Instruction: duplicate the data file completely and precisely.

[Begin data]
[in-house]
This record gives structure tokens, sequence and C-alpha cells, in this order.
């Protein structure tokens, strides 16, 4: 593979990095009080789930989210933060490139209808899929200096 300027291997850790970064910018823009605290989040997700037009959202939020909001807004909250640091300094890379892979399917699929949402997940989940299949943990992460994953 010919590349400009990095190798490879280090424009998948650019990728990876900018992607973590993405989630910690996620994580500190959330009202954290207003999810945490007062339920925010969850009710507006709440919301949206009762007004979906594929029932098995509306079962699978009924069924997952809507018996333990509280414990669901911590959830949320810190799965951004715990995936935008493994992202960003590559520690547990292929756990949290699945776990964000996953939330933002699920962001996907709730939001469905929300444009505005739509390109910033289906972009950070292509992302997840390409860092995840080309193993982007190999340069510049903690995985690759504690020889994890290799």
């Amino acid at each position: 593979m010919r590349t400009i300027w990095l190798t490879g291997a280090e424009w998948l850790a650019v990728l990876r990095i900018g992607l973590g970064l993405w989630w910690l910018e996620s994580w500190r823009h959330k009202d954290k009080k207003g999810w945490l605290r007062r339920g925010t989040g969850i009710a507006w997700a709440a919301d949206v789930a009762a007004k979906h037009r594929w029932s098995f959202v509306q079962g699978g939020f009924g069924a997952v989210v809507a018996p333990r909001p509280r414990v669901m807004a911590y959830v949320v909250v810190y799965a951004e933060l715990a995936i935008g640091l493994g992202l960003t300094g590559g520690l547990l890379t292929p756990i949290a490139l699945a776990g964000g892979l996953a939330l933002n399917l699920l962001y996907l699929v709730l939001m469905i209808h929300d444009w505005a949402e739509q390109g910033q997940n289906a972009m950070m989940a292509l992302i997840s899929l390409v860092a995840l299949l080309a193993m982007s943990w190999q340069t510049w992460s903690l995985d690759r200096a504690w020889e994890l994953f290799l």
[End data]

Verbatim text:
[in-house]
This record gives structure tokens, sequence and C-alpha cells, in this order.
């Protein structure tokens, strides 16, 4: 593979990095009080789930989210933060490139209808899929200096 300027291997850790970064910018823009605290989040997700037009959202939020909001807004909250640091300094890379892979399917699929949402997940989940299949943990992460994953 010919590349400009990095190798490879280090424009998948650019990728990876900018992607973590993405989630910690996620994580500190959330009202954290207003999810945490007062339920925010969850009710507006709440919301949206009762007004979906594929029932098995509306079962699978009924069924997952809507018996333990509280414990669901911590959830949320810190799965951004715990995936935008493994992202960003590559520690547990292929756990949290699945776990964000996953939330933002699920962001996907709730939001469905929300444009505005739509390109910033289906972009950070292509992302997840390409860092995840080309193993982007190999340069510049903690995985690759504690020889994890290799």
């Amino acid at each position: 593979m010919r590349t400009i300027w990095l190798t490879g291997a280090e424009w998948l850790a650019v990728l990876r990095i900018g992607l973590g970064l993405w989630w910690l910018e996620s994580w500190r823009h959330k009202d954290k009080k207003g999810w945490l605290r007062r339920g925010t989040g969850i009710a507006w997700a709440a919301d949206v789930a009762a007004k979906h037009r594929w029932s098995f959202v509306q079962g699978g939020f009924g069924a997952v989210v809507a018996p333990r909001p509280r414990v669901m807004a911590y959830v949320v909250v810190y799965a951004e933060l715990a995936i935008g640091l493994g992202l960003t300094g590559g520690l547990l890379t292929p756990i949290a490139l699945a776990g964000g892979l996953a939330l933002n399917l699920l962001y996907l699929v709730l939001m469905i209808h929300d444009w505005a949402e739509q390109g910033q997940n289906a972009m950070m989940a292509l992302i997840s899929l390409v860092a995840l299949l080309a193993m982007s943990w190999q340069t510049w992460s903690l995985d690759r200096a504690w020889e994890l994953f290799l």